22nd April 2010
Greatest Finnish Symphonies
Finland has produced so many great symphony composers, following in the tradition started by Jean Sibelius, that it has been tough narrowing down our choice to just ten composers and their finest symphonies.
Sibelius is the composer who started the great Finnish symphonic tradition, and his fifth is justly his most popular symphony.
Sallinen's fifth symphony, Washington Mosaics, is captivating in the way it contrasts dance-like rhythms with bleak, dissonant sections.
Considered Melartin's masterpiece, this is reminiscent of Mahler's seventh symphony.
A symphony of extremes, it begins with primal drumming, proceeds through a choir, and ends with a violent storm.
Subtitled the "Angel of Light", this mystical and meditative work is justly Rautavaara's most popular symphony.
Kokkonen is one of the most famous Finnish composers after Sibelius, and his fourth is his best-known symphony.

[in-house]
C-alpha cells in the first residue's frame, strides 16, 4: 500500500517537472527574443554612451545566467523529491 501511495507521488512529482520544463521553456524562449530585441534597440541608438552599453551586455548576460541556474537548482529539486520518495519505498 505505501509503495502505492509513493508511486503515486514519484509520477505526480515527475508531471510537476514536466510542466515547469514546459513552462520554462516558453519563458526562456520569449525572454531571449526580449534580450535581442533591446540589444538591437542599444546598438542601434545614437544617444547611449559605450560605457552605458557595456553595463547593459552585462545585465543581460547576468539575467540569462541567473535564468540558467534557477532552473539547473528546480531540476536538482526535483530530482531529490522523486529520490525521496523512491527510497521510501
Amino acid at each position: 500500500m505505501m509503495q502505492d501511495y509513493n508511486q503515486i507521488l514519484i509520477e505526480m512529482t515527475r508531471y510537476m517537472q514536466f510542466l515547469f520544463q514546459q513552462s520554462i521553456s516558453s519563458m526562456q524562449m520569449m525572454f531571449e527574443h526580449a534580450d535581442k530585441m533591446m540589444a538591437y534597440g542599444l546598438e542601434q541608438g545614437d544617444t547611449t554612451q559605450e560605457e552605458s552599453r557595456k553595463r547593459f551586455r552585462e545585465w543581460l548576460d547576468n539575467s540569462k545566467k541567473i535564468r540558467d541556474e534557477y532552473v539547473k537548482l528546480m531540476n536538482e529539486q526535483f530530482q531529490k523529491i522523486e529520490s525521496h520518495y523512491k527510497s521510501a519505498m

A student of Sallinen, he has written three symphonies.
Leif Segerstam is one of the most prolific symphony composers, and to date he has written 220 symphonies.
Madetoja followed in the romantic style established by Sibelius, and his third symphony is considered one of his finest works.
Eero Hämeenniemi's music is inspired by Indian music, and other traditions from the Far East.
blog comments powered by Disqus
PREVIOUSLY ON SYMPHS
- Great Symphonists or One-Hit Wonders?
- Ten free symphony downloads
- Vasily Petrenko launches Shostakovich cycle
- Periodic table of symphonies
- Greatest 20th-century symphonies
- Greatest Finnish symphonies
- Ten greatest Haydn symphonies